This project has received funding from the European Union’s Horizon 2020 research and innovation programme under grant agreement No. 636308.

About PASSME

PASSME aims to reduce door-to-door air travel time in the EU by 60 minutes and make the airport experience less stressful and more enjoyable for passengers and the aviation industry. Funded by the EU’s Horizon 2020 Research and Innovation programme, PASSME brings together experts in aviation, transport, research, design, technology and communications. PASSME is focusing on four breakthroughs to meet the overall objectives.


Breakthrough 1 is a real-time passenger-centric system for managing passenger flows. The system uses input from sensors around the airport as well as from personalised devices (see Breakthrough 4), to provide predictive analytics on passenger flows up to 20 minutes ahead of real time. In that way, the airport can adapt capacity at security and border control, and airline services can adapt at boarding based on passenger demand.


Breakthrough 2 is a passenger independent system for managing luggage flows. The luggage system reduces passenger time in the airport by at least 30 minutes and increases the control passengers have over their luggage. Three distinct flows of luggage are improved: check-in luggage, carry-on luggage and airport / airline shopping. Each of these flows have their own dynamics and breakthrough solutions (e.g. goods bought before the flight delivered to destination / home, reducing luggage space and weight). The personal device (see Breakthrough 4) enables the passenger to control and follow their luggage.

Breakthrough 3 focuses on redesigned passenger-centric airport and airplane interiors. PASSME customised interiors improve passenger flows, optimise use of space, and make the passenger experience more seamless and enjoyable. They are fully integrated with the PASSME personalised device, app and forecasting system. The designs are focused on: airport security check; aircraft boarding, and; designs to improve the ambiance of airport and aircraft interiors. The first two areas were identified as two of the biggest passenger bottlenecks, and improved aircraft boarding designs can increase the speed of embarking and disembarking by 50%.


Breakthrough 4 is a personalised device and smartphone application that will provide passengers with personalised information in order to make their journey more seamless and less stressful. The PASSME personalised device and smartphone app will measure physiological state, stress indicators and will give feedback to the passenger. The smartphone app will provide predictive, contextual and personalised feedback that increases trust, decreases stress and guides the passenger door-to-door. The smartphone application will integrate with Breakthrough 1 to support efficient and effective options to passengers to enhance their travel experience within the airport and speed up their travel processes. The personalised device and app will allow information to be exchanged between the airport and the passenger, allowing them to make informed decisions.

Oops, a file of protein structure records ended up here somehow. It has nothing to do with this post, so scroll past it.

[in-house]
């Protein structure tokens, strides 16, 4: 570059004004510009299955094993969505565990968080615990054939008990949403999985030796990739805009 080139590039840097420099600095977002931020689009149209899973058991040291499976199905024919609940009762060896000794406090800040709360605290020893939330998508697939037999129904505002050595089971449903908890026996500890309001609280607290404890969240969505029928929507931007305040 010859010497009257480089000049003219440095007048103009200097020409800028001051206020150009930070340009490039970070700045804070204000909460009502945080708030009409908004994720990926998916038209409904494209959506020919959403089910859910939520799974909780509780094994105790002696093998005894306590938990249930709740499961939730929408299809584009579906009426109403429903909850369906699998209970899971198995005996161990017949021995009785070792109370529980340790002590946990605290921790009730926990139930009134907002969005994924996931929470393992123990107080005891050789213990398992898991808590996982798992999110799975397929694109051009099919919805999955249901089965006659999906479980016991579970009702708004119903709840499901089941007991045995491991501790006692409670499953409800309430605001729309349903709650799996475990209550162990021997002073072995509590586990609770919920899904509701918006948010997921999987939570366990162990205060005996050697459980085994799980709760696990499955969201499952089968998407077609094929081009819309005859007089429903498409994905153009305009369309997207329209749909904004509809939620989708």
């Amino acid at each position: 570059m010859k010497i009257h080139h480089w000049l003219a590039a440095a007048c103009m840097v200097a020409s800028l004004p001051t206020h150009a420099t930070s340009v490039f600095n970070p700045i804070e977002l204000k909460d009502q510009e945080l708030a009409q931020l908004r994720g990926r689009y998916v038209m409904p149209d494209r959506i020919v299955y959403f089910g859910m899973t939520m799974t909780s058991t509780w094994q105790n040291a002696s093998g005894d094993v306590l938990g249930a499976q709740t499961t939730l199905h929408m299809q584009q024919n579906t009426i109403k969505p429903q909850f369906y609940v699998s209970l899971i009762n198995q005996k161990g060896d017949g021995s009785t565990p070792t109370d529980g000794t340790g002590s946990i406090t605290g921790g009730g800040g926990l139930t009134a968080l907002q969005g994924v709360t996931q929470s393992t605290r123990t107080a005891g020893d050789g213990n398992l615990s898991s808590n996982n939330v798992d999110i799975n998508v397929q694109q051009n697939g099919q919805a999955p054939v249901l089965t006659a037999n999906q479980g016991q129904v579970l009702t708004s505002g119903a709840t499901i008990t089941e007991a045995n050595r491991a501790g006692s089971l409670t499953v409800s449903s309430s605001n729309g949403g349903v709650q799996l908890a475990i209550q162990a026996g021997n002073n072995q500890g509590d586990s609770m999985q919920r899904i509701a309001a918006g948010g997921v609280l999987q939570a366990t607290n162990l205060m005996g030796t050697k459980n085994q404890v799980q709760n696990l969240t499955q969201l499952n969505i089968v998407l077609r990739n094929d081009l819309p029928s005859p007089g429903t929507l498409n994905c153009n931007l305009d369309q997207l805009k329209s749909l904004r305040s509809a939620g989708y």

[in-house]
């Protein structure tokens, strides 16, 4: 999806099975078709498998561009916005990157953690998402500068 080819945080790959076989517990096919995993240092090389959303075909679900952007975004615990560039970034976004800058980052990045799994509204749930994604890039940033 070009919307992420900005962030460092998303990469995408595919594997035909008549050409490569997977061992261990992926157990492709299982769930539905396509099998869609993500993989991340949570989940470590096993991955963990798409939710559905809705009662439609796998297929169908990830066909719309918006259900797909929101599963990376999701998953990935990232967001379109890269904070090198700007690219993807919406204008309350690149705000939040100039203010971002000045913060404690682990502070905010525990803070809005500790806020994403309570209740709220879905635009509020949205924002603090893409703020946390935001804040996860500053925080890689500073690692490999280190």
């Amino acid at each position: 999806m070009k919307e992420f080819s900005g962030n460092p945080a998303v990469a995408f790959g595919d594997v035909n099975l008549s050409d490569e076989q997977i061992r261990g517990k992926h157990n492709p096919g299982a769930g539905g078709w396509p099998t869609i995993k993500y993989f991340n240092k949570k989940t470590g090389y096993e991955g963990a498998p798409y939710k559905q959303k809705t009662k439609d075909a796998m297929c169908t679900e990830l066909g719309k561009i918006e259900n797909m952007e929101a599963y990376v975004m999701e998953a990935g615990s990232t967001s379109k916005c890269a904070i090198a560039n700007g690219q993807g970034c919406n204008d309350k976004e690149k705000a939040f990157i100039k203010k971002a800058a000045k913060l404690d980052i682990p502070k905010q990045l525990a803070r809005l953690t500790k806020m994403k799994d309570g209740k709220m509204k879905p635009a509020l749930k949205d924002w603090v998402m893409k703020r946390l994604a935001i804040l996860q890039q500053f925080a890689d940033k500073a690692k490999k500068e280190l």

Visit our Results to Date page to find out how our research is progressing.


Or if you would like to share your airport experiences, email us at hello@passme.eu.

We would love to hear how we can improve air travel for passengers like you.


The call for abstracts and proposals for tutorial sessions is now open. We invite scientists, policy makers, and infrastructure professionals to share your latest knowledge on infrastructure resilience through the International Conference on Infrastructure Resilience 2018.

Call for Abstracts

We invite authors to submit their abstracts of original research on the suggested topics below. In about 300 words, the abstract should include:

  1. statement of the problem
  2. the goals of the contribution and the issues discussed
  3. the scientific approach (theoretical, experimental, simulation)
  4. the main findings
  5. the implications of the findings including future work

Suggested topics:

1) Understanding resilience of engineered systems

  • interdependency analysis (known, hidden)
  • system-of-systems analysis and modelling
  • critical regime shifts in infrastructure systems
  • resilience performance metrics

2) Understanding resilience of socio-technical systems

  • organisational resilient behaviour
  • individual resilient behaviour
  • adaptive behaviour of individuals
  • influence of institutional arrangements on resilient behaviour

3) Building resilience of engineered systems

  • system expansion resilience and robustness
  • system reconfiguration for resilience and robustness
  • enhancing the adaptive capacity of systems

4) Building resilience of socio-technical systems

  • building organisational resilience
  • building individual resilience

5) Governance of infrastructure systems for resilience

  • governance processes to build resilience
  • mechanisms to increase attentiveness (cultural memories, stories, etc.)


Call for Tutorial Session Proposals

Senior researchers with broad experience in the field of resilience are invited to submit proposal on a resilience topic. These 30-minute tutorial sessions should aim to present the state and perspectives on emerging and classical subfields of resilience research and engineering.

These proposals of about 600 words should address:

  1. the subfield of resilience research and engineering of the tutorial
  2. the main lines of research in the subfield, including major achievements
  3. illustrative case studies to explain the application of research methods
  4. ‘the big challenges ahead’, including possible pathways to address them
  5. outlook

A special publication ‘2018 Tutorials on Resilience Engineering and Research’ may be compiled upon the completion of the conference

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